Washington: The planet closest to the sun, Mercury, has seen its radius reduce by some 7 kilometers over the past four billion years, suggests new evidence.
This conclusion, based on data beamed back by NASA’s Messenger spacecraft, would indicate that the planet has shrunk more than what was estimated earlier, according to findings published in the latest edition of the journal ‘Nature Geoscience Sunday’.
The conclusion also solves an apparent enigma about Mercury’s evolution, the findings suggest.
According to the journal, older images of Mercury’s surface suggested that, despite cooling, the rocky planet had barely shrunk. But modelling of the planet’s formation and ageing could not explain that finding.
Now, Paul K. Byrne and Christian Klimczak at the Carnegie Institution of Washington have led a team that used Messenger’s images and topographic data to build a comprehensive map of tectonic features.
The map suggests Mercury shrunk substantially as it cooled, as rock and metal that comprise its interior were expected to.
“With Messenger, we have now obtained images of the entire planet at high resolution and, crucially, at different angles to the sun that show features Mariner 10 could not in the 1970s,” Steven A. Hauck of Case Western Reserve University and the paper’s co-author was quoted as saying.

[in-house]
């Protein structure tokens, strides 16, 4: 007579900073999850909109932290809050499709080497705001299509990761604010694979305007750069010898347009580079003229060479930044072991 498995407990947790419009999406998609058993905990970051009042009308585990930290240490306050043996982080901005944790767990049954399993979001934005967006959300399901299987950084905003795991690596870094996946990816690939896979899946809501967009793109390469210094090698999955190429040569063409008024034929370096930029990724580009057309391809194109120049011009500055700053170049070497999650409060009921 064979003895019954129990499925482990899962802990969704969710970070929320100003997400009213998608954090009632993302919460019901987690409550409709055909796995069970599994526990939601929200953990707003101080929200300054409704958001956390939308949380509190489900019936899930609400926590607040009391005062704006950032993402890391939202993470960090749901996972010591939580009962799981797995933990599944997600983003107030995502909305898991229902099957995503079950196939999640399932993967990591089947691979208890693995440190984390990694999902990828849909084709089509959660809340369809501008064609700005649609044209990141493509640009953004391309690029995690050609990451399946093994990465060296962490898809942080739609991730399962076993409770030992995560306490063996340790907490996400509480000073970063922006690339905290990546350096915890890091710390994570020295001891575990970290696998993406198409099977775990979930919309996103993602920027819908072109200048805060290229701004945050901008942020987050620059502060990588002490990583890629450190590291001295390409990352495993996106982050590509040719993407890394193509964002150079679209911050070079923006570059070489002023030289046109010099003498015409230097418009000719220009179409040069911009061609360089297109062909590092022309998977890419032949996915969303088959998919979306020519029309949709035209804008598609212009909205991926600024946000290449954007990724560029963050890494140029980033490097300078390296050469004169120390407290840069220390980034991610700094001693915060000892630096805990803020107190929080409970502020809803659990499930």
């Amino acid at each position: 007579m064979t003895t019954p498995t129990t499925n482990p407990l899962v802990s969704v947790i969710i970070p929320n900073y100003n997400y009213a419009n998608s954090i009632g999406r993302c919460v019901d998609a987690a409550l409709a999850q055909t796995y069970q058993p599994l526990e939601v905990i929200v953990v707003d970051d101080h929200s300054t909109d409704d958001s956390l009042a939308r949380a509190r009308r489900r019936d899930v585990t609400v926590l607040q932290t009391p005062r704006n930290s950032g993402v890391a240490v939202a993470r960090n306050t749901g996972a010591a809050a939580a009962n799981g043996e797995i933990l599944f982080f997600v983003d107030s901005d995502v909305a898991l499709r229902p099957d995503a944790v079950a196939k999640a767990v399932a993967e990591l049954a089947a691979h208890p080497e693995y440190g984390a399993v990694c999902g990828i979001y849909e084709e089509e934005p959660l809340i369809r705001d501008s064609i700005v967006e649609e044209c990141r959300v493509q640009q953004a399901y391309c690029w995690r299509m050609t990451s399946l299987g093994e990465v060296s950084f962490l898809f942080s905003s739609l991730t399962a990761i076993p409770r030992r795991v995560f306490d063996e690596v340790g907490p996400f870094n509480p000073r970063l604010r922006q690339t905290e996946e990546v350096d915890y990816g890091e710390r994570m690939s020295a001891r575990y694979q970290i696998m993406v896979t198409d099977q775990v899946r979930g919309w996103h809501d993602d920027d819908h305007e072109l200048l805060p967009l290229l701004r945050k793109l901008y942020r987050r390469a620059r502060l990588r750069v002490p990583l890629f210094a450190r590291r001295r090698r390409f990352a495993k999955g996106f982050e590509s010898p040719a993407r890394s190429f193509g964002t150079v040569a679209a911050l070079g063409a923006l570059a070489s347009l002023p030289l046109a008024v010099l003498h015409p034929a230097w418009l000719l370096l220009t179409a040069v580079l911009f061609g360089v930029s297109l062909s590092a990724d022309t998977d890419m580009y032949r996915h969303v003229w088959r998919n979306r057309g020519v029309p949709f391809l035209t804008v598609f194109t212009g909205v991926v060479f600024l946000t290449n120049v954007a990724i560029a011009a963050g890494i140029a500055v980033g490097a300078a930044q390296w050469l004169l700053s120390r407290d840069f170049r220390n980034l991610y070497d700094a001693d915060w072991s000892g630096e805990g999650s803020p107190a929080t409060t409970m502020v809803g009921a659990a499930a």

Mariner 10, the first spacecraft sent to explore Mercury, gathered images and data over just 45 percent of the surface during three flybys in 1974 and 1975.
Messenger, launched in 2004 and inserted into orbit in 2011, continues collecting scientific data, and is set to complete its 2,900th orbit of Mercury later this month.
Mercury’s surface differs from Earth’s in that its outer shell, called the lithosphere, is made up of one tectonic plate instead of multiple plates.
To help gauge how the planet may have shrunk, the researchers looked at tectonic features which result from interior cooling and surface compression. The features resemble long ribbons from above, ranging from 5 to more than 550 miles long.
Some of these are cliffs caused by thrust faults that have broken the surface and reach up to nearly 3.2 km high.
With the new data, the researchers were able to see a greater number of these faults and estimate the shortening across broad sections of the surface and thus estimate the decrease in the planet’s radius.
They estimate the planet has contracted between 4.6 and 7 kilometres in radius.
“This is significantly greater than the one to maybe two kilometers reported earlier on the basis of Mariner 10 data,” Hauck said.
One striking aspect of the form and distribution of surface tectonic features on Mercury is that they are largely consistent with some early explanations about the features of Earth’s surface, before the theory of plate tectonics made them obsolete — at least for Earth, Hauck said.
So far, Earth is the only planet known to have tectonic plates instead of a single, outer shell.
The findings, therefore, can provide a framework to understand how planets cool. So, by looking at Mercury, scientists learn not just about planets in our solar system, but about the increasing number of rocky planets being found around other stars.